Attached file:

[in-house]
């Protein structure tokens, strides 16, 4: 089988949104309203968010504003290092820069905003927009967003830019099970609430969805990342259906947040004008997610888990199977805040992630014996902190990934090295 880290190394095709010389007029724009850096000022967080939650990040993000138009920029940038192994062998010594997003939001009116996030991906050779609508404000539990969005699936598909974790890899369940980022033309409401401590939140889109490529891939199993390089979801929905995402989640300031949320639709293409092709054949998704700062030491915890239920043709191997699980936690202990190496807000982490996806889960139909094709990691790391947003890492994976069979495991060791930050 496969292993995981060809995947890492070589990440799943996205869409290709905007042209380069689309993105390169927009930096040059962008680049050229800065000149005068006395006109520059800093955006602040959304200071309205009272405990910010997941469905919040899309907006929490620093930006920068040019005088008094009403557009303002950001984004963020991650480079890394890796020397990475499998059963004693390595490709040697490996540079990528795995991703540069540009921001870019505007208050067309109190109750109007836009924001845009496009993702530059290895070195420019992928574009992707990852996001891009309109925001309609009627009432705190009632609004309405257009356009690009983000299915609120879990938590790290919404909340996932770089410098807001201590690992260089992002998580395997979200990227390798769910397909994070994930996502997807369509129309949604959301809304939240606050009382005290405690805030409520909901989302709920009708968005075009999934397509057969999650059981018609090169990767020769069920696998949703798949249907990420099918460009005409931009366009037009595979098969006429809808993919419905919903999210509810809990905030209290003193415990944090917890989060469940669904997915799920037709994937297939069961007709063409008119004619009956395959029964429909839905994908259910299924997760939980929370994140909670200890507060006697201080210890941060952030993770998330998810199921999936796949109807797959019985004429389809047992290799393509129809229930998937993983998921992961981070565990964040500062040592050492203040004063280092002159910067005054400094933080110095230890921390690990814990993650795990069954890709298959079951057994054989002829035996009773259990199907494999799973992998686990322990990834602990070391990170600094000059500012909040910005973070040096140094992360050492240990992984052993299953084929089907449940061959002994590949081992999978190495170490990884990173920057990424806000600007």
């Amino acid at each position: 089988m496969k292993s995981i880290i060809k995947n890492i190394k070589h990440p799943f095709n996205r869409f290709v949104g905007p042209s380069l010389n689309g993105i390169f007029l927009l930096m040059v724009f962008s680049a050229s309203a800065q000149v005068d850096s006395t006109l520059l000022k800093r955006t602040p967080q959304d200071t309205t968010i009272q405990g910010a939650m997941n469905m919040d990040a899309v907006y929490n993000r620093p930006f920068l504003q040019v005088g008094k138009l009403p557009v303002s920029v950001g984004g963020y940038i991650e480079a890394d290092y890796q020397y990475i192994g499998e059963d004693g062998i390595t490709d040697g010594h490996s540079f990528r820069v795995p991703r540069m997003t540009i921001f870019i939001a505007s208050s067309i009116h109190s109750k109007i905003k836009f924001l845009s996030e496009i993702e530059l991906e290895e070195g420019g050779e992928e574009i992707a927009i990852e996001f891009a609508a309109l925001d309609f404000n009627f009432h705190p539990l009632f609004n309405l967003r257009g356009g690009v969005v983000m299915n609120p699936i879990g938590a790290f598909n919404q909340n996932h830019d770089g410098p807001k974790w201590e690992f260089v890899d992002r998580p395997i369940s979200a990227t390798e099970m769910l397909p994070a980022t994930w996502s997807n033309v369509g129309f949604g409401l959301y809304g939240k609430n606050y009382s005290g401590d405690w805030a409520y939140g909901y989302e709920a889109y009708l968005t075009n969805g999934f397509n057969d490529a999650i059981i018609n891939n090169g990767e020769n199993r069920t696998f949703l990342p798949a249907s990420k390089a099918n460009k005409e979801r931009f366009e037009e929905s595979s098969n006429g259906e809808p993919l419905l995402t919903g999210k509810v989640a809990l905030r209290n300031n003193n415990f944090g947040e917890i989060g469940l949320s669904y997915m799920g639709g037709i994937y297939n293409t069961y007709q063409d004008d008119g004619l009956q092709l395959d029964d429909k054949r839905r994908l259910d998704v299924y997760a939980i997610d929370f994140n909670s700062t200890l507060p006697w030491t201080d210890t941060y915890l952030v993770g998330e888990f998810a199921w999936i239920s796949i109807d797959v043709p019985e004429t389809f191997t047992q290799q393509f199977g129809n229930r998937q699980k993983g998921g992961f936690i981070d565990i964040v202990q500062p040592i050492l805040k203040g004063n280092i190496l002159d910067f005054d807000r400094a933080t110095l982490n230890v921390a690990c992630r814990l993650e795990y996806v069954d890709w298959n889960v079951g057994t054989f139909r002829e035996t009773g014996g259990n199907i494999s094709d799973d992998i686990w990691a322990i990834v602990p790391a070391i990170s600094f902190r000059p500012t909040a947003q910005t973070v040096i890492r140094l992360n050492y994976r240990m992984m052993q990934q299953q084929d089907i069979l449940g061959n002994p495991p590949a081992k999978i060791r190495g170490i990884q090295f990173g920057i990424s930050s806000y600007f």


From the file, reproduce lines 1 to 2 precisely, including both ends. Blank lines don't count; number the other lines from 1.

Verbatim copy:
[in-house]
């Protein structure tokens, strides 16, 4: 089988949104309203968010504003290092820069905003927009967003830019099970609430969805990342259906947040004008997610888990199977805040992630014996902190990934090295 880290190394095709010389007029724009850096000022967080939650990040993000138009920029940038192994062998010594997003939001009116996030991906050779609508404000539990969005699936598909974790890899369940980022033309409401401590939140889109490529891939199993390089979801929905995402989640300031949320639709293409092709054949998704700062030491915890239920043709191997699980936690202990190496807000982490996806889960139909094709990691790391947003890492994976069979495991060791930050 496969292993995981060809995947890492070589990440799943996205869409290709905007042209380069689309993105390169927009930096040059962008680049050229800065000149005068006395006109520059800093955006602040959304200071309205009272405990910010997941469905919040899309907006929490620093930006920068040019005088008094009403557009303002950001984004963020991650480079890394890796020397990475499998059963004693390595490709040697490996540079990528795995991703540069540009921001870019505007208050067309109190109750109007836009924001845009496009993702530059290895070195420019992928574009992707990852996001891009309109925001309609009627009432705190009632609004309405257009356009690009983000299915609120879990938590790290919404909340996932770089410098807001201590690992260089992002998580395997979200990227390798769910397909994070994930996502997807369509129309949604959301809304939240606050009382005290405690805030409520909901989302709920009708968005075009999934397509057969999650059981018609090169990767020769069920696998949703798949249907990420099918460009005409931009366009037009595979098969006429809808993919419905919903999210509810809990905030209290003193415990944090917890989060469940669904997915799920037709994937297939069961007709063409008119004619009956395959029964429909839905994908259910299924997760939980929370994140909670200890507060006697201080210890941060952030993770998330998810199921999936796949109807797959019985004429389809047992290799393509129809229930998937993983998921992961981070565990964040500062040592050492203040004063280092002159910067005054400094933080110095230890921390690990814990993650795990069954890709298959079951057994054989002829035996009773259990199907494999799973992998686990322990990834602990070391990170600094000059500012909040910005973070040096140094992360050492240990992984052993299953084929089907449940061959002994590949081992999978190495170490990884990173920057990424806000600007």